Biden administration taking heat from all sides over Louisiana LNG project

By Timothy Gardner and Curtis Williams

January 20, 2024 at 1:00 PM

FILE PHOTO: Model of LNG tanker is seen in front of the U.S. flag in this illustration taken May 19, 2022. REUTERS/Dado Ruvic/Illustration/File Photo

FILE PHOTO: Model of LNG tanker is seen in front of the U.S. flag in this illustration taken May 19, 2022. REUTERS/Dado Ruvic/Illustration/File Photo

By Timothy Gardner and Curtis Williams

WASHINGTON (Reuters) - The Biden administration faces mounting pressure over whether to approve a massive new Louisiana LNG export project, with environmentalists saying the facility would undermine U.S. climate goals and business interests arguing it is essential for global energy security.

The Federal Energy Regulatory Commission, a panel of three regulators, is expected to vote in weeks or months on approval of Venture Global's Calcasieu Pass 2, or CP2, liquefied natural gas terminal (CP2) project.

If constructed, CP2 will be twice the size of Venture Global's present CP plant, with an export capacity of 20 million metric tonnes per year.

FERC, an independent arm of the Department of Energy (DOE), gave CP2 final environmental approval last July. U.S. energy law requires FERC to approve LNG projects unless they are not in "the public interest." It does not require the panel to consider climate implications. FERC has only once turned down an LNG project, in 2016, a move it later reversed.

CP2 would also need approval from the DOE to export LNG to countries with which Washington does not have a free trade agreement, including ones in Europe and Asia.

The administration of President Joe Biden is mulling a plan to add a stringent review on LNG export permits, including criteria on how LNG affects climate change, said a source with direct knowledge of the administration's talks.

One possibility is a moratorium on permits until the details of the environmental review are finalized, the source said.

Politico first reported the review.

The White House did not respond to requests for comment. A DOE spokesperson said the department had no update on its approval process.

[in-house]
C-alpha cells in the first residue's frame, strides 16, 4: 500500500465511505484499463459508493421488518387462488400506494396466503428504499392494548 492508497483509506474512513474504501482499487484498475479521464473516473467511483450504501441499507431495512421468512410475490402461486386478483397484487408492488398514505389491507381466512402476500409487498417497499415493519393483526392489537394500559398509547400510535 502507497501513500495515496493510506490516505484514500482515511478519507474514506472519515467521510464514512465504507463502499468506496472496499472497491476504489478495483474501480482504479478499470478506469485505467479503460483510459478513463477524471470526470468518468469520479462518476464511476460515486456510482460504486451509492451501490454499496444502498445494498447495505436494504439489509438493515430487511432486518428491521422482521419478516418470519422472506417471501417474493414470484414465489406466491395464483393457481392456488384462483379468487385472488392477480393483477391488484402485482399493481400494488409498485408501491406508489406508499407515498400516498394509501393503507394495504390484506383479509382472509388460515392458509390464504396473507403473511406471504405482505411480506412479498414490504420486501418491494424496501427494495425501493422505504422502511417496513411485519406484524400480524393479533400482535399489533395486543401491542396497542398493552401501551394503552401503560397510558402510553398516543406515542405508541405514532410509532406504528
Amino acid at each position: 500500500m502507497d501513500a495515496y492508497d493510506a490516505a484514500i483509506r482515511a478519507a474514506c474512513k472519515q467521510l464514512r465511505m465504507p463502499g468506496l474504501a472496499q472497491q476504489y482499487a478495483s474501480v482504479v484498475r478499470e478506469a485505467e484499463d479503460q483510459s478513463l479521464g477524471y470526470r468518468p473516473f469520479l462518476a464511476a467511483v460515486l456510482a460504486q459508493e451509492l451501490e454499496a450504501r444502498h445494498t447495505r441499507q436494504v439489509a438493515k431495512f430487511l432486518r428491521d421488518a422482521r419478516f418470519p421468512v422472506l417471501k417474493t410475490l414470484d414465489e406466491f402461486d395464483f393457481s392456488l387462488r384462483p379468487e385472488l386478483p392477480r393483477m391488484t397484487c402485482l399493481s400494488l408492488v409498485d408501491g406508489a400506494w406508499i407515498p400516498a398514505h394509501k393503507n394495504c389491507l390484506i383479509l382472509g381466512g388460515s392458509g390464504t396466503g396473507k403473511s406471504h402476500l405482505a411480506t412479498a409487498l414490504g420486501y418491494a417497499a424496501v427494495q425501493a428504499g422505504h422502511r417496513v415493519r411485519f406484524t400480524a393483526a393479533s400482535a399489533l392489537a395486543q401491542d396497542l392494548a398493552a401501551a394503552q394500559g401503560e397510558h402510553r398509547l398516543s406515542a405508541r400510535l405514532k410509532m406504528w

Bill McKibben, an environmentalist who led a successful fight against the now-cancelled Keystone XL oil pipeline, said any approval of CP2 by the Biden administration "would be a huge miscalculation."

McKibben said CP2 would release more greenhouse gases than ConocoPhillips' Willow oil and gas project in Alaska that the administration approved last year. Environmental groups have filed lawsuits over the Willow decision.


Nearly 500 environmentalists have registered to protest at DOE from Feb. 6-8, said Jamie Henn, a climate activist.

Many who opposed Willow are galvanized against CP2, with online #StopLNG videos getting millions of views, Henn said. Pausing approval of LNG projects to allow full climate assessments "would be one of the fastest ways Biden could rebuild some trust with a core part of his base," ahead of the Nov. 5 U.S. elections, he said.  

The administration is also getting pressure from business groups in Asia and Europe to approve LNG projects.

Singapore-based Asia Natural Gas & Energy Association of energy producers and buyers said in a letter to Energy Secretary Jennifer Granholm that LNG helps Asian countries transition off coal and that the group has concerns about the commitment of the U.S. to keep supply up.

In a letter to Biden administration officials, Eurogas, a group of 77 companies and associations, urged the U.S. to avoid an "unnecessary prohibition" of LNG exports to Europe as it seeks to phase out gas imports from Russia after its invasion of Ukraine.

Consulting firm Rapidan Energy Group said in a note to clients the Biden administration is unlikely to issue any new export licenses before the elections amid pressure from environmentalists and Democratic lawmakers.

(Reporting by Timothy Gardner, Curtis Williams in Houston and Jarrett Renshaw in Philadelphia; Editing by Matthew Lewis)


Reuters is a news agency owned by Thomson Reuters Corporation. It employs around 2,500 journalists and 600 photojournalists in about 200 locations worldwide. Reuters is one of the largest news agencies in the world.

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